Focusing is Not What it Used to Be
Take a few seconds to think back to a typical evening in 9th grade, the most important school year according to research published in Education. I want you to recall a detailed series of events starting with you sitting down to complete a math homework assignment and finishing the second you put your pencil down. Go ahead, take a minute if you have to, I’ll wait.
Depending on your age, you might have radically different visions of that particular evening. If you were born before 1982, your memory probably went something like this:
Sat down at my desk and opened my marble notebook to today’s math lecture where I copied down Ms. Euclid’s homework problems. Oh gosh, 25 problems in one night? What does she think we are, robots? Oh well, I’ll pop open my textbook, turn on the radio, and get through these before it gets too late and my mom comes in and gives me a piece of her mind. Okay the first three were rough, but I can see a pattern developing here, as logical proof would have it. Phew, 45 minutes for one math homework, I really hope Ms. E just had an unusually bad day. It’s 10:15 pm: time to wash up and head to bed.
If you were born after 1982, especially as a millennial, that was a very unfamiliar description. Maybe it goes something like this:
Sat down at my desk and opened my Macbook to get on Ms. Euclid’s teacher site. 25 problems for tomorrow, has she lost her mind? Oh well, I’ll just check out some of my friend’s new instas and tweets before I get to work. Okay, 45 minutes later I open up my geometry textbook, didn’t waste too much time, go me. Three problems later, my pocket is vibrating up a storm, who is it? Yes Jessica, I was there when Mark slipped and spilled his sloppy joe all over the cafeteria, you don’t have to keep reminding me. Well, since I have my iPhone out already, let me look through some status updates. Okay, I’m back to work only 30 minutes later, ugh how do I do these type of questions again? 10 more problems out of the way, this is really hard stuff. Actually, why should I keep my math issues to myself? New tweet: “Ms. Euclid hates her students #mathstruggle” Refresh, refresh, refresh, 2 retweets! Finally done with Ms. E’s homework of doom, thank goodness. That only took 2 hours (it doesn’t count, since I was online for a lot of it, I’m not that dumb). Plus, it’s only midnight. I’ll text a few friends and go wash up.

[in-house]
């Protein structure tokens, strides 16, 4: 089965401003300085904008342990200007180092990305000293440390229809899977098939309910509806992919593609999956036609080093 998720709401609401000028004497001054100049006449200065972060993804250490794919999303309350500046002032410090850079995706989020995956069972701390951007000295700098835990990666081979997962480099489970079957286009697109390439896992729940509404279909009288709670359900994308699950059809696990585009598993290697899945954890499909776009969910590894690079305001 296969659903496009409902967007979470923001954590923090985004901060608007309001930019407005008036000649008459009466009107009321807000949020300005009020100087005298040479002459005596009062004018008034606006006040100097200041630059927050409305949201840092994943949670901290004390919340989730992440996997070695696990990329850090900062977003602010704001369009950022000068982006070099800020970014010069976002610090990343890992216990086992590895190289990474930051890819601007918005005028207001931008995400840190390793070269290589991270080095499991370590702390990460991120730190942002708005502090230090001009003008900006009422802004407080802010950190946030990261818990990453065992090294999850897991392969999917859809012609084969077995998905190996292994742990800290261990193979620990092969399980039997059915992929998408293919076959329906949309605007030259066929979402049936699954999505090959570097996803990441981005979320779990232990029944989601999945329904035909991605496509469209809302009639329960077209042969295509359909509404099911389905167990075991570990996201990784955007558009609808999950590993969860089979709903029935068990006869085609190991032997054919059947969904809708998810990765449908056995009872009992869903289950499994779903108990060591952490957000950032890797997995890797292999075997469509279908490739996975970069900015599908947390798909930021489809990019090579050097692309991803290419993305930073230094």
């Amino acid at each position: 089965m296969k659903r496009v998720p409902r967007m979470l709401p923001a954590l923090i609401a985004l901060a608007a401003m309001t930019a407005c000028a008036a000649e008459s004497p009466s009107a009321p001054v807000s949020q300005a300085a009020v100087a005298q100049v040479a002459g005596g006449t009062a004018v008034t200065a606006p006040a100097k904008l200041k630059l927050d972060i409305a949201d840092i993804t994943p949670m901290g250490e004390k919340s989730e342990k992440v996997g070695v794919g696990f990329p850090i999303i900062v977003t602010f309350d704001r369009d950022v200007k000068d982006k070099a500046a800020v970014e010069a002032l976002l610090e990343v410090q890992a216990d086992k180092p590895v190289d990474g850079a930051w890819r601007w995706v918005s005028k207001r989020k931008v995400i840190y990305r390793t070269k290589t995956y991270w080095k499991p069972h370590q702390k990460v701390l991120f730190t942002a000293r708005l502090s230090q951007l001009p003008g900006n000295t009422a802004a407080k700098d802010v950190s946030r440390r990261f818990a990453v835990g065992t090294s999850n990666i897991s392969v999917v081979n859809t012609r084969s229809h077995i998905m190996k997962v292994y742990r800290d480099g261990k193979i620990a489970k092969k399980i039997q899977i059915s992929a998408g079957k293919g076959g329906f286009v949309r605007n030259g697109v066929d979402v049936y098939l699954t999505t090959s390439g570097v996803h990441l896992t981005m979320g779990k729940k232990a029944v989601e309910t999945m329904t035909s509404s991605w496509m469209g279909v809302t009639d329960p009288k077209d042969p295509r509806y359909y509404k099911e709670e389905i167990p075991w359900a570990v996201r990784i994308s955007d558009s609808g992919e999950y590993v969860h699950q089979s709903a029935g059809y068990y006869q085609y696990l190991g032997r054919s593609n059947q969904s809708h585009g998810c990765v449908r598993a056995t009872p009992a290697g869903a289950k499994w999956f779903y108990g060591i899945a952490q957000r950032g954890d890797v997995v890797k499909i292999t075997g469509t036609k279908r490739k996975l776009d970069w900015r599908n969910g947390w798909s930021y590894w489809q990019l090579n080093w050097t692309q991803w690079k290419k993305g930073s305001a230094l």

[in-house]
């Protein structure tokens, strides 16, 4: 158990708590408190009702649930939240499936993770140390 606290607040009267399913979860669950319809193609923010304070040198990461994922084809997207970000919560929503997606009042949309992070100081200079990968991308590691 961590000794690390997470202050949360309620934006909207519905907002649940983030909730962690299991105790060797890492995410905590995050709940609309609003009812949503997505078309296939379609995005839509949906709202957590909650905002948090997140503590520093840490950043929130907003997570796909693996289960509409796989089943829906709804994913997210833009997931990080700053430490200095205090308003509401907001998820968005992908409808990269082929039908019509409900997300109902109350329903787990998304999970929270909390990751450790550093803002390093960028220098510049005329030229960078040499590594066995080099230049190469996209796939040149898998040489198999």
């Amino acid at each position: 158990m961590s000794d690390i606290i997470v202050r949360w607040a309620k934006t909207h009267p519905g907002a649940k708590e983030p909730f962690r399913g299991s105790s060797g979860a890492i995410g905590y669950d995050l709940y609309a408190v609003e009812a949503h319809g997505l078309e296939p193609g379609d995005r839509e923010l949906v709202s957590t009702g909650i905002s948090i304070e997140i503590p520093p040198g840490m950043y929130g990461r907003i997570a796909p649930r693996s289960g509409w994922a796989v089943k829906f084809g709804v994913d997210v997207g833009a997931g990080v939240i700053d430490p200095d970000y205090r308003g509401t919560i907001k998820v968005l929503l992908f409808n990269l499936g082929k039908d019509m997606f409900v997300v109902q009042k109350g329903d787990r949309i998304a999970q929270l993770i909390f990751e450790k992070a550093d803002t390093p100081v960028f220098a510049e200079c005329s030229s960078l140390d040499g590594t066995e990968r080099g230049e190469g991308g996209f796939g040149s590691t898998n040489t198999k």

I know this might be generalizing a bit, but there are some lessons we can learn from these two rather different recollections:
1. Focus means doing one thing, and one thing only, without distraction.
2. For every distraction, it takes an average of 25 minutes to get refocused.
3. While studying under distractive conditions, aka multitasking, retention and learning are greatly reduced.
The message to take away here is that higher standards should not be the sole blame for rapidly decreasing test scores. The way students are approaching their studies is becoming more and more detached, so it’s time to take control of our study habits.
But don’t lose hope as a young student! Next week, I will be posting several strategies I utilize with my students in order to maintain focus in an age of constant stimuli and FOMO (fear of missing out). Stay tuned.